Control of floral meristem activity in the model plant Arabidopsis thaliana
Citation:KWASNIEWSKA, KAMILA, Control of floral meristem activity in the model plant Arabidopsis thaliana, Trinity College Dublin.School of Genetics & Microbiology.GENETICS, 2017
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Over the past 30 years, the flower development has been one of the main model to study the genetic control of organogenesis in higher plants. The work on Arabidopsis thaliana has led to the proposal of the ABC model of flower development. This model states the interaction of three classes of the genes that encode transcription factors specifying the four types of organs in the flower, i.e, sepals, petals, stamens and carpels. While the activities of these master regulators have been extensively characterized in recent years, comparatively little is known about the functions of the target genes of these regulators. One of the genes that is acting downstream of AGAMOUS (AG) ? the transcription factor that specifies the formation of a carpel, is KNUCKLES (KNU). It has been reported that KNU is directly activated by AG and is believed to be a repressor of WUSCHEL (WUS) activity in the meristematic cells. To fully understand functions of KNU in the stem cells, several transgenic lines were generated. I used approaches allowing for knockdown of KNU functions in different regions of stem cells. I showed, that KNU is expressed earlier in the flower development and interacts with the gene regulating the size of meristem. Although, the functions that KNU plays in flower development were described over a decade ago, its additional roles have not been proposed. The genome-wide binding data of KNU and the gene expression changes upon perturbation of KNU functions are still missing. To address this knowledge gap, the main focus of this thesis was on the characterization of the role of KNUCKLES (KNU) on a genome-wide scale. Using genomic technologies, I showed that KNU directly regulates sets of genes that act in the meristem development and maintenance. I also presented evidence that KNU regulates key factors that suppress or activate the trichome formation. I further showed that KNU is involved in regulation of the hormone metabolism and balancing their levels. In the second part of this thesis, the dynamic distribution of epigenetic marks during early stages of flower development was investigated. The epigenetics is often defined as changes that are not caused by the modification in the DNA but instead by the DNA methylation or post-translational modification of the histones. These changes have a substantial role in the processes that are involved in the formation and development of a flower. To better understand the mechanisms underlying the successful flower development, I used genome-wide approaches allowing for identification of interactions between the flower master regulator APETALA1 (AP1) and the epigenome. For that, the specific gene regions that are repressed or activated by the selected methylation marks were analyzed at different stages of flower development that is triggered by AP1. This work yielded in preliminary characterization of the interplay between the transcriptional regulation and the epigenetic mechanisms during the flower formation.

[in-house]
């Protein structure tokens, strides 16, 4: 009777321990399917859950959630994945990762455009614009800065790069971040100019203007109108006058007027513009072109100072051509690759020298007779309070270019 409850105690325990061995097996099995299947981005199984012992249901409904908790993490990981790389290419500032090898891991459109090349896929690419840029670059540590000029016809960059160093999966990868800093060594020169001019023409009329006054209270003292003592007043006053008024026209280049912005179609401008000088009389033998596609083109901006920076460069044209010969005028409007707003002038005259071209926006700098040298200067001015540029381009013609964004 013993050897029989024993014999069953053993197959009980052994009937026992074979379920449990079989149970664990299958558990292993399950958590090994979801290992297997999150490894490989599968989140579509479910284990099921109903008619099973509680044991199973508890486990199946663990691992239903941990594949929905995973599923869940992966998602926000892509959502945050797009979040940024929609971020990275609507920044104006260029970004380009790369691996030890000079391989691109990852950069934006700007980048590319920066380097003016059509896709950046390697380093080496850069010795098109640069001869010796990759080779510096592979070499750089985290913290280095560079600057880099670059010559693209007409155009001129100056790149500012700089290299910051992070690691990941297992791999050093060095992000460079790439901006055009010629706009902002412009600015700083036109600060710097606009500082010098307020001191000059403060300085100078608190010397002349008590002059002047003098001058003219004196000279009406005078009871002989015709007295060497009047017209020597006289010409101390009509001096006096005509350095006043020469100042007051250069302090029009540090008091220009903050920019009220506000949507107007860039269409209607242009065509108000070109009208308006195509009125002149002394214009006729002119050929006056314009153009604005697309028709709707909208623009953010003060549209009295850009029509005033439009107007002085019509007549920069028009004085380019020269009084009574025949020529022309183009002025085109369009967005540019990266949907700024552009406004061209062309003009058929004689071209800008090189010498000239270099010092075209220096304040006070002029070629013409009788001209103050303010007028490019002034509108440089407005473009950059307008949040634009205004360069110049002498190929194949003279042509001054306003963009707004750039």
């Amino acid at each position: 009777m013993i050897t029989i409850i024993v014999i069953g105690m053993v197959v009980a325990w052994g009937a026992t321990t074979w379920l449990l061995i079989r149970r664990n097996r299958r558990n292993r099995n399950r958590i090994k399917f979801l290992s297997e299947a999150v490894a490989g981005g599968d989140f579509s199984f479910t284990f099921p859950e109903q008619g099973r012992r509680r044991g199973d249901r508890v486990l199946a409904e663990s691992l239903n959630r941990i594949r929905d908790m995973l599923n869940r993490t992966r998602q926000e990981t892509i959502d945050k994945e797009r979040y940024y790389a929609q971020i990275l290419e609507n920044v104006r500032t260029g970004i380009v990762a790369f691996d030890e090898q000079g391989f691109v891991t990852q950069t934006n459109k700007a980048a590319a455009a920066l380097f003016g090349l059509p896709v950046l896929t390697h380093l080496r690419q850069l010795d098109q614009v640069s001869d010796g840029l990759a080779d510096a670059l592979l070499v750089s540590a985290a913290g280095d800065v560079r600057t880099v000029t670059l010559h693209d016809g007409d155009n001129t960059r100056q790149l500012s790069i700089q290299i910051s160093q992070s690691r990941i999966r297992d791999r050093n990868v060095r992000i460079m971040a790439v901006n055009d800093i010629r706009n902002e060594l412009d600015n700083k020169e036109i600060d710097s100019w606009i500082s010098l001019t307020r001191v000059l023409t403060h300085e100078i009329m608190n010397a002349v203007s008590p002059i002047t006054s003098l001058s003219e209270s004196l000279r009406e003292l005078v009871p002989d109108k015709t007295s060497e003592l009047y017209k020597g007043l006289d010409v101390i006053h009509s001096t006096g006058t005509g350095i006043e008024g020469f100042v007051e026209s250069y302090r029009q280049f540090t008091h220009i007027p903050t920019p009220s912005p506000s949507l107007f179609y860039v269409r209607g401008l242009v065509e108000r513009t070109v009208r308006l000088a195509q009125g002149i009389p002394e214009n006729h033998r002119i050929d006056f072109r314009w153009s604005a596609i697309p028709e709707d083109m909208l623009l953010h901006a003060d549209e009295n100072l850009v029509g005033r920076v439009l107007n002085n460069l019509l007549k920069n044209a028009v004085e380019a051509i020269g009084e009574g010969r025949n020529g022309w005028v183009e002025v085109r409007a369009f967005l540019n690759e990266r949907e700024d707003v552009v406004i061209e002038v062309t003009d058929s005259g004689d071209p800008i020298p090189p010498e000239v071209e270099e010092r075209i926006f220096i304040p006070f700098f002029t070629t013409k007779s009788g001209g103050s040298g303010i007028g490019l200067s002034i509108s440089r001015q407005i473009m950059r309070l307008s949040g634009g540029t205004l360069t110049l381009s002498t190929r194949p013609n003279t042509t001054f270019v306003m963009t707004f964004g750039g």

Author: KWASNIEWSKA, KAMILA
Publisher:Trinity College Dublin. School of Genetics & Microbiology. Discipline of Genetics
Type of material:Thesis
Availability:Full text available